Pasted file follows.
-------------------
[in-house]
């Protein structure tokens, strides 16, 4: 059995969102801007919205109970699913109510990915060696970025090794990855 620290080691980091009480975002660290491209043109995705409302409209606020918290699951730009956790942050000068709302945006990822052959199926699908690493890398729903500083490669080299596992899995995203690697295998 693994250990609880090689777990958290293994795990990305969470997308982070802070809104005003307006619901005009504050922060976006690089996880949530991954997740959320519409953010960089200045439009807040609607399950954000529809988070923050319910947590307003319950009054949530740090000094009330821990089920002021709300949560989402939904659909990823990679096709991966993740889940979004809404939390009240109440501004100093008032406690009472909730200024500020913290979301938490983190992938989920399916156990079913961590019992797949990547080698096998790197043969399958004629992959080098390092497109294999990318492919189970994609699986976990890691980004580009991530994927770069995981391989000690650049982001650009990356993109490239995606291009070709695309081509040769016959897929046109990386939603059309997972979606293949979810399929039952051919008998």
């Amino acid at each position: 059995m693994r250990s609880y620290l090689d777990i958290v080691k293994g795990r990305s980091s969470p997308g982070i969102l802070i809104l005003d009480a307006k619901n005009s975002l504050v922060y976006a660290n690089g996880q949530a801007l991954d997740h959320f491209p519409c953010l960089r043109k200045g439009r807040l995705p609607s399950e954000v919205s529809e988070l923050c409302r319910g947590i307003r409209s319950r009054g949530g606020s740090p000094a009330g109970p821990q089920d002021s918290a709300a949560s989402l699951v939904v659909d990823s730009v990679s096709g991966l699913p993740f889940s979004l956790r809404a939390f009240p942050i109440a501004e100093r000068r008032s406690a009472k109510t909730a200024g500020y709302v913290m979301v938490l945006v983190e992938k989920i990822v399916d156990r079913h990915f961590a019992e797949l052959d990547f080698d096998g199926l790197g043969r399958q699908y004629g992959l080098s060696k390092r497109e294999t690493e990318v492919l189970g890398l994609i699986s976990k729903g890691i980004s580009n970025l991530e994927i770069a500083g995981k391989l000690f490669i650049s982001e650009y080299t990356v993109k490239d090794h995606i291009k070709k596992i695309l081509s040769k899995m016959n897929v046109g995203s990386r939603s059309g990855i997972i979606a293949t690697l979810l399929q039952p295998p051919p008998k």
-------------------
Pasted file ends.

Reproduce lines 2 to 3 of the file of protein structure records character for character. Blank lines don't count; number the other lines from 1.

């Protein structure tokens, strides 16, 4: 059995969102801007919205109970699913109510990915060696970025090794990855 620290080691980091009480975002660290491209043109995705409302409209606020918290699951730009956790942050000068709302945006990822052959199926699908690493890398729903500083490669080299596992899995995203690697295998 693994250990609880090689777990958290293994795990990305969470997308982070802070809104005003307006619901005009504050922060976006690089996880949530991954997740959320519409953010960089200045439009807040609607399950954000529809988070923050319910947590307003319950009054949530740090000094009330821990089920002021709300949560989402939904659909990823990679096709991966993740889940979004809404939390009240109440501004100093008032406690009472909730200024500020913290979301938490983190992938989920399916156990079913961590019992797949990547080698096998790197043969399958004629992959080098390092497109294999990318492919189970994609699986976990890691980004580009991530994927770069995981391989000690650049982001650009990356993109490239995606291009070709695309081509040769016959897929046109990386939603059309997972979606293949979810399929039952051919008998």
């Amino acid at each position: 059995m693994r250990s609880y620290l090689d777990i958290v080691k293994g795990r990305s980091s969470p997308g982070i969102l802070i809104l005003d009480a307006k619901n005009s975002l504050v922060y976006a660290n690089g996880q949530a801007l991954d997740h959320f491209p519409c953010l960089r043109k200045g439009r807040l995705p609607s399950e954000v919205s529809e988070l923050c409302r319910g947590i307003r409209s319950r009054g949530g606020s740090p000094a009330g109970p821990q089920d002021s918290a709300a949560s989402l699951v939904v659909d990823s730009v990679s096709g991966l699913p993740f889940s979004l956790r809404a939390f009240p942050i109440a501004e100093r000068r008032s406690a009472k109510t909730a200024g500020y709302v913290m979301v938490l945006v983190e992938k989920i990822v399916d156990r079913h990915f961590a019992e797949l052959d990547f080698d096998g199926l790197g043969r399958q699908y004629g992959l080098s060696k390092r497109e294999t690493e990318v492919l189970g890398l994609i699986s976990k729903g890691i980004s580009n970025l991530e994927i770069a500083g995981k391989l000690f490669i650049s982001e650009y080299t990356v993109k490239d090794h995606i291009k070709k596992i695309l081509s040769k899995m016959n897929v046109g995203s990386r939603s059309g990855i997972i979606a293949t690697l979810l399929q039952p295998p051919p008998k």